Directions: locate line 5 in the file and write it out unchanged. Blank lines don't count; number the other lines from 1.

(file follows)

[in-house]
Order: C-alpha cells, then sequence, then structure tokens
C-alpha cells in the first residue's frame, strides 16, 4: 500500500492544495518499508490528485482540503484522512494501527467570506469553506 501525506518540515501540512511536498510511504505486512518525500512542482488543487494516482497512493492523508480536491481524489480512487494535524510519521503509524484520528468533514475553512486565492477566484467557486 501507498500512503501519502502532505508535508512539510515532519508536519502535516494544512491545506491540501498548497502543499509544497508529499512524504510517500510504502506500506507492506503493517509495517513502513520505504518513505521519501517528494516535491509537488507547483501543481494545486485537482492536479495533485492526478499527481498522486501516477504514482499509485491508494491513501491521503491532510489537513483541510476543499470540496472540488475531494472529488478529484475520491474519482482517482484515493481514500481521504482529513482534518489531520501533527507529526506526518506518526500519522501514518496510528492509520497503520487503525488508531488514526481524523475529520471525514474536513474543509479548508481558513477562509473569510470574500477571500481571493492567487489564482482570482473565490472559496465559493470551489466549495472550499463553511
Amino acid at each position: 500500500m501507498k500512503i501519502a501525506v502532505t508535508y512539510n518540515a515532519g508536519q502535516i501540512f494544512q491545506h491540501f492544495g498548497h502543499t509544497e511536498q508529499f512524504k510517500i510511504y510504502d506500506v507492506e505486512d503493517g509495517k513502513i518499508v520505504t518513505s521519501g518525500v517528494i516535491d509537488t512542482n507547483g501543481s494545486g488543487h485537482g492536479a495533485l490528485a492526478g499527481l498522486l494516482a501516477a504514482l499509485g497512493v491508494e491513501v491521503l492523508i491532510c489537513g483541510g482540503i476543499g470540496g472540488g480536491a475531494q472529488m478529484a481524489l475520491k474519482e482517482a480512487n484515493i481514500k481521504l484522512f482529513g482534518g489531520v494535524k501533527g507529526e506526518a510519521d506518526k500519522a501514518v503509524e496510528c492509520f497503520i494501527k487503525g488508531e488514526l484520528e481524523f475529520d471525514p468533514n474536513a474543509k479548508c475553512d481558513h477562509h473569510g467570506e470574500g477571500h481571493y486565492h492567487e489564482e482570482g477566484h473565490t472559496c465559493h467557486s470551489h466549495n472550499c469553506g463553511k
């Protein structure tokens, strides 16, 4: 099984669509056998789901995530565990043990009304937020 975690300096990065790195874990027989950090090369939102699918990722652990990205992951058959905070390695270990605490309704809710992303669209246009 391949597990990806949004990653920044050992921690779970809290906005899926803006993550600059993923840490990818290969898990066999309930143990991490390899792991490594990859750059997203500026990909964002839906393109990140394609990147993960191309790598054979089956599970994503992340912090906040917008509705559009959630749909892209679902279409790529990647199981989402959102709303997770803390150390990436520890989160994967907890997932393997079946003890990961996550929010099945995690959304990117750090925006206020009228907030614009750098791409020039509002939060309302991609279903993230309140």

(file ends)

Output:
């Protein structure tokens, strides 16, 4: 099984669509056998789901995530565990043990009304937020 975690300096990065790195874990027989950090090369939102699918990722652990990205992951058959905070390695270990605490309704809710992303669209246009 391949597990990806949004990653920044050992921690779970809290906005899926803006993550600059993923840490990818290969898990066999309930143990991490390899792991490594990859750059997203500026990909964002839906393109990140394609990147993960191309790598054979089956599970994503992340912090906040917008509705559009959630749909892209679902279409790529990647199981989402959102709303997770803390150390990436520890989160994967907890997932393997079946003890990961996550929010099945995690959304990117750090925006206020009228907030614009750098791409020039509002939060309302991609279903993230309140």